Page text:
Overseas Vote Foundation
OVF Research Newsletter
Volume 1, Issue 1: May 2009

I. Introducing the OVF Research Newsletter and Website

Overseas Vote Foundation (OVF) is committed to advancing research on overseas and military voters and voting. Surveys and ongoing research are vital to substantiating the efforts of OVF, election officials on all levels, scholars and advocates in understanding and improving registration and voting processes for citizens who live abroad or serve in the military.

Many organizations contribute to our knowledge of UOCAVA voters: NGOs, think tanks, government agencies, and academic research entities. The fact that UOCAVA research is dispersed around the Internet means that, keeping up with the various developments is difficult.

To enhance the exchange of ideas and promote dialogue on this issue, the OVF Research Newsletter will collect updates from relevant sources, summarize results and provide valuable links. This publication is intended to keep its readers up-to-date by providing feature articles, book reviews, conference papers and legislative updates.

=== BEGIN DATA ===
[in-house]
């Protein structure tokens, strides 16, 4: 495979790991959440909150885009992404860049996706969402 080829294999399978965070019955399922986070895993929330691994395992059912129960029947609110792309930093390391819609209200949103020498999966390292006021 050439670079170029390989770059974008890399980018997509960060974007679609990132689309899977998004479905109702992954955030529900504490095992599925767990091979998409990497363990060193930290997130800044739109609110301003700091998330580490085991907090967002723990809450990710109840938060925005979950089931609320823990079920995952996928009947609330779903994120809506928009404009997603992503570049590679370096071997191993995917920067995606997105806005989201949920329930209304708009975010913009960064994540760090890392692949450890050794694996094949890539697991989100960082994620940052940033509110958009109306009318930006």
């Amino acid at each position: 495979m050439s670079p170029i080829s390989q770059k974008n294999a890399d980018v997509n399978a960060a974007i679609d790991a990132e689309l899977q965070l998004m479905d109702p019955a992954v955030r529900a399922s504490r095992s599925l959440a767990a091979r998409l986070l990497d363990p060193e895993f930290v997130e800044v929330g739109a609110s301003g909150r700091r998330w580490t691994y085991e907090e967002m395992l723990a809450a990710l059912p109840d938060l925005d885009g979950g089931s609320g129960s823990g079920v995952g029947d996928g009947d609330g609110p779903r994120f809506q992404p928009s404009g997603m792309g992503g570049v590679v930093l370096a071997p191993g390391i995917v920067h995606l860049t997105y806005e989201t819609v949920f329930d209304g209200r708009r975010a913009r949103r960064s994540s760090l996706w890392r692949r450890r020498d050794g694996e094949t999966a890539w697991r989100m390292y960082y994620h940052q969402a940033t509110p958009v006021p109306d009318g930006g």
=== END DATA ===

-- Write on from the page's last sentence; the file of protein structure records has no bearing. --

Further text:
The newsletter will examine and answer questions such as:

  • How many US voters live abroad?
  • How can we improve UOCAVA survey methodology?
  • How has state legislation impacted the voter?

In addition to the newsletter, OVF is increasing its publication efforts via the new Research section added to the main OVF website (or "OVF Classic: as we call it internally). The research section of the website was launched in February 2009. OVF aims to create a clearinghouse for UOCAVA research and to provide access to a broad range of relevant overseas and military voting research.

You can reach the Research section of the OVF Classic website by clicking on "Research" along the footer of the main page. In addition to our own research, you will see links to the PEW Center on the States, the Federal Voting Assistance Program (FVAP), the US Election Assistance Commission (EAC,) the General Accountability Office (GAO), as well as other academic resources. https://www.overseasvotefoundation.org/research-intro/

II. Meet the Editor

Claire M. Smith received her PhD in political science from the University of Notre Dame in May 2005, where she specialized in political parties and party systems. In her dissertation, "Money to Burn: Party Finance and Party Organization in Federal Countries," she used a rational-choice institutional model to explain how party organizations change in reaction to alterations in party finance policy. She tested this theory by examining thirteen parties in the U.S., Canada, Germany and Austria. Finance reports, interviews, and original survey research demonstrated the increasing professionalism of political parties on all levels and their increasing distance from members and activists.